A parolee from Aroostook County who served 25 years of a life sentence for a 1974 murder there is back in prison for a parole violation stemming from a deer-baiting investigation in Somerville last November.
Gary T. Mahaney, 71, recently of 97 Mount Vernon Ave. Apt. 2 in Augusta, also faces two counts each of class B aggravated forgery and class C possession of a firearm by a prohibited person, and a single count each of class E illegally baiting deer and refusing to submit to arrest, according to court documents.
On Oct. 22, 2015, Maine Game Warden Joey Lefebvre found a game camera overlooking a pile of apples in woods off Turner Ridge Road in Somerville, according to an affidavit containing his account of the investigation. Maine law prohibits the use of bait – such as fruit – to hunt deer.
Lefebvre returned to the area Nov. 5 and found a pair of tree stands overlooking the bait. The name of a Somerville man was on the tree stands. The man could not legally hunt due to a trespassing conviction from the previous year.
On Nov. 10, Maine Warden Service Sgt. Christopher Simmons and Lefebvre confronted a hunter leaving one of the stands. The hunter allegedly fled, according to the affidavit.
“The hunter ran through the woods with his rifle in hand,” Lefebvre said in the affidavit. “I yelled again (and) drew my handgun. Sgt. Simmons and I chased the subject through the woods, repeatedly yelling for him to drop the gun. The male threw his gun in the woods just prior to me reaching him.”
Lefebvre handcuffed the man, who he thought was the Somerville man whose name was on the tree stands. After catching on, the hunter posed as the Somerville man, according to the affidavit.
The warden summoned the man for the bait and revocation violations, and the man allegedly signed the summonses as the Somerville man, according to court documents.
A few days later, however, the Somerville man contacted the Maine Department of Inland Fisheries and Wildlife to contest the summonses, saying he was not the hunter the wardens had encountered.
The Somerville man told Lefebvre the man was Mahaney. Mahaney had gone to the Somerville man’s house immediately after the incident on Nov. 10, telling him about the encounter and asking him to accept the summonses, according to the affidavit.
The Somerville man later told wardens he “couldn’t take the rap for this because he would lose his hunting license for another three to five years and pay a big fine,” according to the affidavit.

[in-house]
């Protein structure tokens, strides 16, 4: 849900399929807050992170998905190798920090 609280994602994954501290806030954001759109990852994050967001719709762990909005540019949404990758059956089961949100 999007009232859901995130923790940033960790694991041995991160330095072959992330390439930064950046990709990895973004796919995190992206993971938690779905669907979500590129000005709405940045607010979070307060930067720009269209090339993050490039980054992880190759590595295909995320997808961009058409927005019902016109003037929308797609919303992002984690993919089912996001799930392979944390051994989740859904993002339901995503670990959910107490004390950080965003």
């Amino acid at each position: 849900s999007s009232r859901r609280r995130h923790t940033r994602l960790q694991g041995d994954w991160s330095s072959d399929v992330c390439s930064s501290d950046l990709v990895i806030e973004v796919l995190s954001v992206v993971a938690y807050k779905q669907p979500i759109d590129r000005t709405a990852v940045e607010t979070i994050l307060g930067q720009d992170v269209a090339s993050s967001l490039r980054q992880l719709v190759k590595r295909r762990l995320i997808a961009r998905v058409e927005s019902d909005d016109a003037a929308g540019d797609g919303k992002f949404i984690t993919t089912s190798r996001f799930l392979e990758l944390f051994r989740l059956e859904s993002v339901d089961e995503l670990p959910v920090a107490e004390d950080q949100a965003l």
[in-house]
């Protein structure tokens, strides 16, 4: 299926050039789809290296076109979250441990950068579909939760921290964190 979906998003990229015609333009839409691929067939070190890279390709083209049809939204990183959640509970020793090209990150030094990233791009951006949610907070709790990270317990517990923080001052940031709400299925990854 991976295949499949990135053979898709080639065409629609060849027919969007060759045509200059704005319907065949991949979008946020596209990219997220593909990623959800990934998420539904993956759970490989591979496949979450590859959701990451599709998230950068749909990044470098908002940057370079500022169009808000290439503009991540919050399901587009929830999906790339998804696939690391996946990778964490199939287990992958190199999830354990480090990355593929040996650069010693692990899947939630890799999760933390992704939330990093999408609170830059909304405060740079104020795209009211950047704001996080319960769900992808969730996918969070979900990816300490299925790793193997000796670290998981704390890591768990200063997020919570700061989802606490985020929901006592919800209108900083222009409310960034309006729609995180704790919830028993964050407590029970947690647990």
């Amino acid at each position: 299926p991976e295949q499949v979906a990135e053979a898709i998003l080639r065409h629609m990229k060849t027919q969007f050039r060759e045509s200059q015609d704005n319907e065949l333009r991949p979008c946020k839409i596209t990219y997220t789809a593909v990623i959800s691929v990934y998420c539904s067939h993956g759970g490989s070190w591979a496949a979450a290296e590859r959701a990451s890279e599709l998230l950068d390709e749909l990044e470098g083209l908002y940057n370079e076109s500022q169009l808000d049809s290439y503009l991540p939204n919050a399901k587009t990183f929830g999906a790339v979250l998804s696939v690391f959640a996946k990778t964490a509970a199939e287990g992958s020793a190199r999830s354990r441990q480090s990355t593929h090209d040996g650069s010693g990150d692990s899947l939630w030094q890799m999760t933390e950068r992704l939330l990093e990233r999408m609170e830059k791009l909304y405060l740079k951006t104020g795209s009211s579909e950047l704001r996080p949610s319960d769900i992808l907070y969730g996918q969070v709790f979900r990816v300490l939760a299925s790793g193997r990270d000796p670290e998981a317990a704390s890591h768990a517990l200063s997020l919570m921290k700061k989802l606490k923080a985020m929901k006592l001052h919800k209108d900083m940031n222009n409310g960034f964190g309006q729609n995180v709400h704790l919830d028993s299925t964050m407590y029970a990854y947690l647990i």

Lefebvre ran a background check and discovered Mahaney was on parole for murder. Mahaney also has felony convictions for assault with intent to kill for shooting at a game warden while poaching deer in 1970 and possession of a firearm by a convicted felon in 1975, according to court documents and newspaper accounts.
The resulting investigation led wardens to a trailer in the Aroostook County town of Masardis, population 249. Mahaney’s parole conditions prohibit him from entering Aroostook or Penobscot counties, according to the Bangor Daily News.
Mahaney was “hiding out” at the trailer – the home of another convicted felon with a record including attempted murder – and “plans to flee to Massachusetts to avoid prosecution,” Game Warden Gary Sibley said in an affidavit.
The Maine State Police Tactical Team arrested Mahaney without incident on Dec. 2, 2015, according to Maine Warden Service spokesman Cpl. John MacDonald.
Mahaney’s parole was immediately revoked, according to Maine Department of Corrections Deputy Commissioner Jody Breton. Regardless of whether he is convicted on the new charges, Mahaney violated parole by entering Aroostook County.
“We do know he was out of location,” Breton said. “If he violates parole, the probation officer can revoke him.”
Mahaney is in custody at the Maine State Prison in Warren. The Maine State Parole Board has agreed to hear the case again in 2 1/2 years, according to Breton.
Mahaney and David C. Bradbury, now 66, murdered Rand E. Blanchard, 26, in Westfield, near Mahaney’s hometown of Mars Hill, in December 1974, according to court documents and newspaper accounts. The murder was revenge for the burning of Mahaney’s trailer a few months prior, according to prosecutors.
Blanchard had been drinking with Bradbury and Mahaney the evening of Dec. 14, 1974, according to court records. His body was found in a car in a remote area known as “the burntlands” on Dec. 16, 1974.
“The examining pathologist recovered six bullets from the body and attributed the death to gunshot wounds to the head,” according to court records. The examiner placed his time of death between 12-2 a.m. Dec. 15.
Police did not charge Bradbury and Mahaney until 1979, after an investigation of a marijuana-trafficking operation involving Bradbury, Mahaney, and a Maine State Police detective uncovered evidence in the murders, according to newspaper accounts.
Mahaney was arrested in Westfield in April 1980. A jury found Bradbury and Mahaney guilty and both were sentenced to life in prison.
Mahaney did not admit to the murder until 2005, at which time he and Bradbury were granted parole, according to the Bangor Daily News. Maine eliminated parole in 1976, but Bradbury and Mahaney were eligible for parole because the murder was in 1974.
Only six people eligible for parole remain in the custody of the Maine Department of Corrections, according to Breton. The number includes Frank A. Cugliata, 63, a former Massachusetts man convicted of a drug-related murder in Nobleboro on Aug. 14, 1974.
Seventeen parolees live in the community under the supervision of the parole board, and Maine parole officers supervise another four parolees in the state through interstate compacts, according to Breton.
Bath attorney David Paris is representing Mahaney in his new case. Paris did not respond to a request for comment.
Mahaney is scheduled to appear at the Lincoln County Courthouse at 8:30 a.m. Feb. 22.